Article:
Conduct a financial fire drill

What happens to your finances when part or all of your household income disappears? Unfortunately, many people found out the hard way in 2009. Now, more experts are recommending that everyone should have some clear answers to this question.

Enter the financial or fiscal fire drill. The concept isn’t new — Dr. Elizabeth Warren, a Harvard law professor, and businesswoman Amelia Warren Tyagi recommended it in their 2003 book The Two Income Trap — but it has been gaining a lot of attention in the media over the past year.

The idea is simple: Conduct a practice run of your emergency plans so you can spot weaknesses and make changes. While many people have emergency funds or savings to fall back on, they often don’t know how long the money will actually last. They might also be missing key pieces of information — like any benefits or insurance policy pay-outs to which they are entitled.

Financial fire drills tend to focus on job loss, but there are many factors that could affect income — like a pay cut or shrinking income from investments. We also can’t ignore the impact of the loss of a partner, whether it’s due to death or divorce, or the long-term consequences resulting from an injury or disability. Health emergencies (like a heart attack or stroke) and chronic diseases can also affect our ability to work, whether we’re directly affected or need to take time off work to care for someone who is.

How safe are your plans? Here are the steps experts recommend for running a financial fire drill:

Review your resources

It’s good financial advice to keep tabs on your household’s monthly income, but most emergencies involve losing part or all of this income (at least temporarily). Now is the time to look at what other resources you have to fall back on, including:

Your emergency fund. How much is in your emergency reserve, and what is the cash earmarked for? If your fund includes things like car or house repairs, you’ll need a larger cushion. You may want to adapt your plan depending on your life circumstances, including dependents (parents and children) and changing risks (like an increased risk of disease or falls).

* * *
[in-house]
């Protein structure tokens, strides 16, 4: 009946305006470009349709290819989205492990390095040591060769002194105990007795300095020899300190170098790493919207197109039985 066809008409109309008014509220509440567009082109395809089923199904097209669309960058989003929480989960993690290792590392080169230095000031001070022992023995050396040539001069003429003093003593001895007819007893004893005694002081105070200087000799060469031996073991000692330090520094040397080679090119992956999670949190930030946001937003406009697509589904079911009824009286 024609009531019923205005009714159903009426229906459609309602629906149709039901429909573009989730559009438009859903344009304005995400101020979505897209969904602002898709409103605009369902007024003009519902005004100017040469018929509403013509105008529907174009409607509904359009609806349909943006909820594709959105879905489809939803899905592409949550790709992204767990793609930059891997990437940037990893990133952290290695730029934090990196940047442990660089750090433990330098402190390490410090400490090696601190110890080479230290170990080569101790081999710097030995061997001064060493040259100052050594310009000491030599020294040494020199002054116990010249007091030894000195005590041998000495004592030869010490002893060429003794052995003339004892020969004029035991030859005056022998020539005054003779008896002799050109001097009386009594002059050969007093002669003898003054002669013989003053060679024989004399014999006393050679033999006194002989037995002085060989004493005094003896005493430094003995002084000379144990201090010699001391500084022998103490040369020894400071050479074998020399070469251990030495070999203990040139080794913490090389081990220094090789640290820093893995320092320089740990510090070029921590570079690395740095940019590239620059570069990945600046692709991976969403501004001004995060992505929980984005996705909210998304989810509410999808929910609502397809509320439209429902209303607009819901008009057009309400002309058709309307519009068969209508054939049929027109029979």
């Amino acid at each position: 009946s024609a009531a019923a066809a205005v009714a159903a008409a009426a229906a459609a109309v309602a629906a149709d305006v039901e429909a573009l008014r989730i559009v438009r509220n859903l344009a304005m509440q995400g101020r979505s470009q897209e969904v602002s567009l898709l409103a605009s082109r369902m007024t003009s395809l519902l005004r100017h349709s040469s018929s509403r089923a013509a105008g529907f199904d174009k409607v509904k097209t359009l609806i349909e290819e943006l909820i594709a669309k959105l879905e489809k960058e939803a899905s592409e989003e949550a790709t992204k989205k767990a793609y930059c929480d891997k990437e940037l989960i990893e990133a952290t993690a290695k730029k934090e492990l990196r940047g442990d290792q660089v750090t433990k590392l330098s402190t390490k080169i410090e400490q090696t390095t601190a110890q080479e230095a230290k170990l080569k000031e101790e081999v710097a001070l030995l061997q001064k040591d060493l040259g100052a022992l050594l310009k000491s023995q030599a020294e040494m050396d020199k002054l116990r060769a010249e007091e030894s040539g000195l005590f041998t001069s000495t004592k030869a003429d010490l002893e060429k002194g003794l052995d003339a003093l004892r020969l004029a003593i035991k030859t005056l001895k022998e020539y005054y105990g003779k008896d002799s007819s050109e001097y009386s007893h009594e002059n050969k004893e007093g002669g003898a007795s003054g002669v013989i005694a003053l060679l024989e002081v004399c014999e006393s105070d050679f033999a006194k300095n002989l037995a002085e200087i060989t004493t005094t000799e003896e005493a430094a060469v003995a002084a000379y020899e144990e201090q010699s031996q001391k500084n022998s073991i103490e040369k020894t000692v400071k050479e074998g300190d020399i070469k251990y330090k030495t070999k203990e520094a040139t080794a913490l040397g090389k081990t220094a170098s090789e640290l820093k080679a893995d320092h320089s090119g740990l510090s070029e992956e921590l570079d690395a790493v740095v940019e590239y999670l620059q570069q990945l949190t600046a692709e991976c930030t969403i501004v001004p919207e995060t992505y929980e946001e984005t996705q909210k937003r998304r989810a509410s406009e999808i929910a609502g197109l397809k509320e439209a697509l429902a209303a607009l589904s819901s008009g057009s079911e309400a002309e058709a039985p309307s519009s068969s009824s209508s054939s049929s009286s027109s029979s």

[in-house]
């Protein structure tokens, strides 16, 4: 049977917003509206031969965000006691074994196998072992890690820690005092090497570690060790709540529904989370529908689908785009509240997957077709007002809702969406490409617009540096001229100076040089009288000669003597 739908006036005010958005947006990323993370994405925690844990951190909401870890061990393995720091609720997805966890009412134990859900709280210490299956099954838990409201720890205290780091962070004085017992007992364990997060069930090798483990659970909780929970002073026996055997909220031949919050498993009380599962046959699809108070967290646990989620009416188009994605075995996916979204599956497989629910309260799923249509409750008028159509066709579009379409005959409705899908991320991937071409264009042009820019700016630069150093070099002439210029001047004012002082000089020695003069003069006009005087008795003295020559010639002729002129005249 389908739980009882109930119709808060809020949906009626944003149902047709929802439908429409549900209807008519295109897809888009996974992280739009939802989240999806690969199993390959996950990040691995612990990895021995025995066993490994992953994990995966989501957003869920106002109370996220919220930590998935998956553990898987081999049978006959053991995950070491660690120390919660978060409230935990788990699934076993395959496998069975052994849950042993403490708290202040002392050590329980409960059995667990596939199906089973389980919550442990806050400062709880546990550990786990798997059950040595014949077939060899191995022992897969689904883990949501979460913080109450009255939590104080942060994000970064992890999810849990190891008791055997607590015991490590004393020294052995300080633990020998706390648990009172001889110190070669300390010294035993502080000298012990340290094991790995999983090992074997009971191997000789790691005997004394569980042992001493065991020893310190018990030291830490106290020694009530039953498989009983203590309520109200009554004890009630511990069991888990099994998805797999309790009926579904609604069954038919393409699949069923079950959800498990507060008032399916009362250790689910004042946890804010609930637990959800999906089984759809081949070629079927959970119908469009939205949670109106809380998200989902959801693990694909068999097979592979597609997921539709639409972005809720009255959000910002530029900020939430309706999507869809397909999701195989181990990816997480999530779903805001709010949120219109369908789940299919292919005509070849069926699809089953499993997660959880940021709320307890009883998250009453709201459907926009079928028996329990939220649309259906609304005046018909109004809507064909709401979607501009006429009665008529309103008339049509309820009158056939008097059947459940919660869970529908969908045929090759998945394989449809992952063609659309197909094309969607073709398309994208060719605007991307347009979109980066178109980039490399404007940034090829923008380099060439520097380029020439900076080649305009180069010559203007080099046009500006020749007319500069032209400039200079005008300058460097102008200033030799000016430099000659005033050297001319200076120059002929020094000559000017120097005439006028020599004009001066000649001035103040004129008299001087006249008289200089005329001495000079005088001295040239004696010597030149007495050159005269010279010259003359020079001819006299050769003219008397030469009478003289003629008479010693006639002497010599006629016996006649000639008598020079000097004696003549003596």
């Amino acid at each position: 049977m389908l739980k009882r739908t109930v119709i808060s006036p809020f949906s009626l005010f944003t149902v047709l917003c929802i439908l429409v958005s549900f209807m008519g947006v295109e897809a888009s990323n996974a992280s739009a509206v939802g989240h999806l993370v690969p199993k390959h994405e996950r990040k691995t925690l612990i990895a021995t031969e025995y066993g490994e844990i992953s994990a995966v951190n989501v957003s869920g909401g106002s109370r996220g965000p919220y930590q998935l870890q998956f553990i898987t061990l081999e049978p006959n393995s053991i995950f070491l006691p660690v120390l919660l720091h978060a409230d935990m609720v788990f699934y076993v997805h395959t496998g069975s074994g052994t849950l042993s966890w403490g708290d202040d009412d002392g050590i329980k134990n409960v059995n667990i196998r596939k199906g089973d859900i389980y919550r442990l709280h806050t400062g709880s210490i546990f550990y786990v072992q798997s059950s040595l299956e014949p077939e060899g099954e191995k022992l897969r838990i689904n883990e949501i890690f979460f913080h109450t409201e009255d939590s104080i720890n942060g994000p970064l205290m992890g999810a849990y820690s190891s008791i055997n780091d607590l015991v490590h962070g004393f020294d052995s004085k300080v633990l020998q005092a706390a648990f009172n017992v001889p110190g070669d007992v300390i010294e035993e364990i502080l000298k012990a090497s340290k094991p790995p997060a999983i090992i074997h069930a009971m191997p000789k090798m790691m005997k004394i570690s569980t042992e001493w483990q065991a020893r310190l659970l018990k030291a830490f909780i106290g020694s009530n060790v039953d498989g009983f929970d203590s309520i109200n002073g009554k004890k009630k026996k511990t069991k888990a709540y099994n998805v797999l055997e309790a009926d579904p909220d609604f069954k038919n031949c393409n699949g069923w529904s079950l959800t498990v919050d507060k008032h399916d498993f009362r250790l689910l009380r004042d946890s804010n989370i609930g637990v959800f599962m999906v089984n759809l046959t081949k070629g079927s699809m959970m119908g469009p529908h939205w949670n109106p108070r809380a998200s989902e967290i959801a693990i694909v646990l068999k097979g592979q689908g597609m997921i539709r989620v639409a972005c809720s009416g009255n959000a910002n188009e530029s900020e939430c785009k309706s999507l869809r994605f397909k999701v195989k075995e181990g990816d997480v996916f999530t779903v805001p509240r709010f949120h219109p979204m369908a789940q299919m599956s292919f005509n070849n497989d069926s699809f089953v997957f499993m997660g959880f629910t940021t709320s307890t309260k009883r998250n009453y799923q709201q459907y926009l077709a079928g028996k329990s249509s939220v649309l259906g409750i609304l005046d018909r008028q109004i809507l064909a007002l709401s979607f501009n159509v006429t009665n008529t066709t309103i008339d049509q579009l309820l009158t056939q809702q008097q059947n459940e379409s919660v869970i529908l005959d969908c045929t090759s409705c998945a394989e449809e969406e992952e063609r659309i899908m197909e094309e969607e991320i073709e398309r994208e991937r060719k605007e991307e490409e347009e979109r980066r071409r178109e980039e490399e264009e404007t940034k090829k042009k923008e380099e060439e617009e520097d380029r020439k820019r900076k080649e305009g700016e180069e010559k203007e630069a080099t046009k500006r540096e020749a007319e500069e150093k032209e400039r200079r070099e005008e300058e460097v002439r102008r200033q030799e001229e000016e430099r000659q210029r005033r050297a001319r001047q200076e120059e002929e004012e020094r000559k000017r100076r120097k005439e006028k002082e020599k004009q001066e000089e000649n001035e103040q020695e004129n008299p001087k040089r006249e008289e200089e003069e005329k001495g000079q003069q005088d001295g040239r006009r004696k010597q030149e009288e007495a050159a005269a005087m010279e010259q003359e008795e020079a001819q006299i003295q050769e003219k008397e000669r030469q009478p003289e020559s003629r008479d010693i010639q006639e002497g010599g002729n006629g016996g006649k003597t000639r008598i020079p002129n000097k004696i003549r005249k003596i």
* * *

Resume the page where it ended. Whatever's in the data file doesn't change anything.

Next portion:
Additional sources of money. You’d rather not touch them, but what resources could you draw on if absolutely necessary? Are you comfortable touching your investments and RRSPs, or borrowing from credit cards or lines of credit?

Insurance policies for accidental death or disability (if applicable). What do you have, how much are the benefits worth, when do they start and how long do they last?

Government benefits to which you may be entitled, like unemployment insurance or disability benefits. If you’re close to retirement age, you may want to consider the implications of taking CPP and OAS sooner rather than later.

What about severance pay and “banked” sick days or vacation days? Find out your employer’s policies before you count on these resources, and beware that in the case of bankruptcy or company failure you might not get anything.

Consider your expenses

How long your money will last will depend on how quickly you spend it. Obviously, when there’s a loss of income some things can be immediately slashed from the budget — like new clothes, saving for a vacation and entertainment. What you need to know is how little you can live on by calculating your necessary expenses — like housing, transportation, food, utilities, medications, etc. (These expenses cover the things you need to survive and work.)

Naturally, there’s some middle ground between what you’re spending right now and your basic needs. It’s unrealistic to expect you can cancel your services and subscriptions without penalty, instantly downsize to a smaller home or sell off your assets or investments for a fair price. (Though these steps may factor into your long-term emergency plan.)